What is Faith?

Margaret Weis

January 20, 2013


Call to Worship – Theodore Parker


I do not pretend to understand the moral universe;

The arc is a long one, my eye reaches but little ways;

I cannot calculate the curve and complete the figure by the experience of sight;

I can divine it by conscience.

And from what I see I am sure it bends towards justice.


Reading – “The Low Road” by Marge Piercy


What can they do to you?

Whatever they want..

They can set you up, bust you,

they can break your fingers,

burn your brain with electricity,

blur you with drugs till you

can’t walk, can’t remember.

they can take away your children,

wall up your lover;

they can do anything you can’t stop them doing.


How can you stop them?

Alone you can fight, you can refuse.

You can take whatever revenge you can

But they roll right over you.

But two people fighting back to back

can cut through a mob

a snake-dancing fire

can break a cordon,

termites can bring down a mansion


Two people can keep each other sane

can give support, conviction,

love, massage, hope, sex.


Three people are a delegation

a cell, a wedge.

With four you can play games

and start a collective.

With six you can rent a whole house

have pie for dinner with no seconds

and make your own music.


Thirteen makes a circle,

a hundred fill a hall.

A thousand have solidarity

and your own newsletter;

ten thousand community

and your own papers;

a hundred thousand,

a network of communities;

a million our own world.


It goes one at a time.

It starts when you care to act.

It starts when you do it again

after they say no.

It starts when you say we

and know who you mean;

and each day you mean

one more.




Have you ever gone into a situation not knowing how it might work out? Think hard about it. We usually know what to expect when we go through our daily lives. We are hardwired to pre-judge a situation. We make those prejudgments based on previous experience of how things have gone in the past. We anticipate what will happen, and most of the time those anticipations are correct.

For instance, going through a drive thru. You pull up to the loud speaker, place your order, pull up to window #1 to pay, then proceed to window #2 to pick up your purchase … or, in super-organized places, you pay and pick up at the same window.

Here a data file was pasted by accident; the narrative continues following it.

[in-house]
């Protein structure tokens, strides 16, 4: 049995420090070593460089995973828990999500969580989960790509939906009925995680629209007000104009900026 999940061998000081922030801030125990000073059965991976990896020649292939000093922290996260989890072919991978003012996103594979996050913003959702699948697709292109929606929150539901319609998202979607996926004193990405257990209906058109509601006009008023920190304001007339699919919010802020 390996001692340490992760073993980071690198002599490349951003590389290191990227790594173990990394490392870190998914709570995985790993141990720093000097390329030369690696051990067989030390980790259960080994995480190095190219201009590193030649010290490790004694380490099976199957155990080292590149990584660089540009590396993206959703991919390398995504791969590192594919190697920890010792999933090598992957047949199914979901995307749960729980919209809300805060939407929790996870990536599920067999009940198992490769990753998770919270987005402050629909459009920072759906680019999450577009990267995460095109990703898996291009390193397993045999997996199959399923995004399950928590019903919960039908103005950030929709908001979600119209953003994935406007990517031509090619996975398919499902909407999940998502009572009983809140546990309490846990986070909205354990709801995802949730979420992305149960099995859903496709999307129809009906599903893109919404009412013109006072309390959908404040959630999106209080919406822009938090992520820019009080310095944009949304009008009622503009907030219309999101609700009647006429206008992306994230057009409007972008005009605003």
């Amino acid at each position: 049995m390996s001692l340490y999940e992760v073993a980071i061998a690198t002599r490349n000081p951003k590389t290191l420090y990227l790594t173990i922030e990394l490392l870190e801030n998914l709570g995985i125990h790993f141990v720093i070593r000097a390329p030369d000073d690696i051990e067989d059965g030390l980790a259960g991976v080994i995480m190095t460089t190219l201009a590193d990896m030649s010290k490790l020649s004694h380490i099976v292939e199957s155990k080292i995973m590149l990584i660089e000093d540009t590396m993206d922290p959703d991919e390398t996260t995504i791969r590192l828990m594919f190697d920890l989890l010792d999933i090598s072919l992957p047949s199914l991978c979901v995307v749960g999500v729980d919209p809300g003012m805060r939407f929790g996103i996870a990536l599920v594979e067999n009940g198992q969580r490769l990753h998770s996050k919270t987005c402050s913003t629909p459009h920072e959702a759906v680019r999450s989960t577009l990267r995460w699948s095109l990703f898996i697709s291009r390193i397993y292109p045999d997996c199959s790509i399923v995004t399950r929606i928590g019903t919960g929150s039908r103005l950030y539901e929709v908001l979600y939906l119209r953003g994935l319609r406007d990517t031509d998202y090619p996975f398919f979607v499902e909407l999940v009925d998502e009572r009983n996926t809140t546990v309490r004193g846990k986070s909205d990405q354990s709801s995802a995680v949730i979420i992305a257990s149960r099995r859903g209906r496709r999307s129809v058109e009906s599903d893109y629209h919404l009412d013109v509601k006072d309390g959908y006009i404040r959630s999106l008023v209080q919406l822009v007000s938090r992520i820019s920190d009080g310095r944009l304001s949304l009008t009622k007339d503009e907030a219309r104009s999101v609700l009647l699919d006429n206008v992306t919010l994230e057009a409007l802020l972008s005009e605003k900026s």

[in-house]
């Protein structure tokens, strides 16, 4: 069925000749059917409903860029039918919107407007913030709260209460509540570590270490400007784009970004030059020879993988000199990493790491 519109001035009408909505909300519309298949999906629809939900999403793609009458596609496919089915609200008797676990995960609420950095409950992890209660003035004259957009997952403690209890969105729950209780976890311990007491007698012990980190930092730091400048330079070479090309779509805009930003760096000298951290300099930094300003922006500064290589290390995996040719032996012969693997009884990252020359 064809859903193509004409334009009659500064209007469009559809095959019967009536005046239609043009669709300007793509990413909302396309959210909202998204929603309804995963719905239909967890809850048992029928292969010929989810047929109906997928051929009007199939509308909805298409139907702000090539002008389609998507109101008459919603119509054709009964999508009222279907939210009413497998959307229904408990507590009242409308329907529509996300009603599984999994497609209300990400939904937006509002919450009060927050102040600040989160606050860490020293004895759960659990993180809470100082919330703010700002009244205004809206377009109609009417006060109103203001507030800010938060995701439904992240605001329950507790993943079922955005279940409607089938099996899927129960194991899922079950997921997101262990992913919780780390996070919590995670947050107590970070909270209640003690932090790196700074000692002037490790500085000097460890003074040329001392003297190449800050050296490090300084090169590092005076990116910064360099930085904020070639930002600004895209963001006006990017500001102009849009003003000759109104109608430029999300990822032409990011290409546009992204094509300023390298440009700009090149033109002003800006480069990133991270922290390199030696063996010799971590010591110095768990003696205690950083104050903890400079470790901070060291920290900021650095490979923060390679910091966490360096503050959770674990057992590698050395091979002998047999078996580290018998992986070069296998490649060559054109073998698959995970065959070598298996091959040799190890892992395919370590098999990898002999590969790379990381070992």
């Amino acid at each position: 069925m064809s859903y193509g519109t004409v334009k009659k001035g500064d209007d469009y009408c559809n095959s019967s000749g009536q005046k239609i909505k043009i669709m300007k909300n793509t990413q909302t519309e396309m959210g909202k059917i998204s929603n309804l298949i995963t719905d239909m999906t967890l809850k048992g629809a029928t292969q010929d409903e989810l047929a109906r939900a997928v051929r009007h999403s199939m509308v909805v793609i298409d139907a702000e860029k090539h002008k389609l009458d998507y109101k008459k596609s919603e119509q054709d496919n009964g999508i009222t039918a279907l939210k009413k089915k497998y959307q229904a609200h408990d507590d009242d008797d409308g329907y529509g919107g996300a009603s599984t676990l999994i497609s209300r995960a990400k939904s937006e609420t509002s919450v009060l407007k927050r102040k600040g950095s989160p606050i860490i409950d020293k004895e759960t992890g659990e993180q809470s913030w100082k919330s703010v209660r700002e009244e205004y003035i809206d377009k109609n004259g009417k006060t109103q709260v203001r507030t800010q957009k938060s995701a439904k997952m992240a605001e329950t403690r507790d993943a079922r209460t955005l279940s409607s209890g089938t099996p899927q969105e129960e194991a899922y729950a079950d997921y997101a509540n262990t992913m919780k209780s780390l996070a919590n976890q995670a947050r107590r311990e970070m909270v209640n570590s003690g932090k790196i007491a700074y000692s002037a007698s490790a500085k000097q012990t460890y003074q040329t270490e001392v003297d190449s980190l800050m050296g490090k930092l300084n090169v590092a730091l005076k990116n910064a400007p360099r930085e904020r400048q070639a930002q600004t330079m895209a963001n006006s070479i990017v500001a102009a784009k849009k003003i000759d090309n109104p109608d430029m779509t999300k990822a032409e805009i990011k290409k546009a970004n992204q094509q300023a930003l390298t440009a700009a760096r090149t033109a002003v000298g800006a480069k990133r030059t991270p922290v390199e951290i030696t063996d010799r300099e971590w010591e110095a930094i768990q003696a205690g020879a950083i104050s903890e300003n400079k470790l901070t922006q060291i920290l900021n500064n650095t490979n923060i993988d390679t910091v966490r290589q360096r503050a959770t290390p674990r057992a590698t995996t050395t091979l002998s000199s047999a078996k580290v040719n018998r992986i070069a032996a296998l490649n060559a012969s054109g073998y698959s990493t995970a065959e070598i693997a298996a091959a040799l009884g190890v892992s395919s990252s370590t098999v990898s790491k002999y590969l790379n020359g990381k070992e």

That’s how it goes. That’s the plan.

Well, what if you pulled up to the window, cash or debit card in hand, and were told that your order had already been paid for?

This is what happened at the Tim Horton’s drive thru in Winnepeg, Connecticut last month. Around ten o’clock in the morning a customer decided to pay for the order in the car behind him, and the next person did the same, and the next, and the next … the chain went on for three hours. All in all, 228 people “paid it forward!!!” It was all over the news, and an amazing chain of kindness.

The idea of doing something nice if someone does something nice for you is pretty basic. But, this idea of paying it forward to a third person is different. Most often, the idea of paying it forward comes from a popular movie called “Pay it Forward.” In the movie, which is based on a novel by the same name, a young boy starts a project where he does three random acts of kindness for people and then instructs them to pay it forward to a third party. It’s a ripple effect.

Now there is a bit of a difference between the idea in the movie, and what occurred at the Tim Horton’s. First, the idea of paying it forward doesn’t require that each person enacts the same act of kindness that was enacted on them, though they certainly may. So, if someone pays your bill, you aren’t required to pay for another person’s, for instance.

The second difference is the element of peer pressure. I can’t help but admit that when I first read about this story at the Tim Horton’s I wondered why the person in the 229th car didn’t pay it forward! I mean, isn’t that a little rude to stop a chain that had been going on for three hours? Maybe the person in the 229th car only had enough money for their meal, and the car behind them was buying all of the coffee for the office holiday party!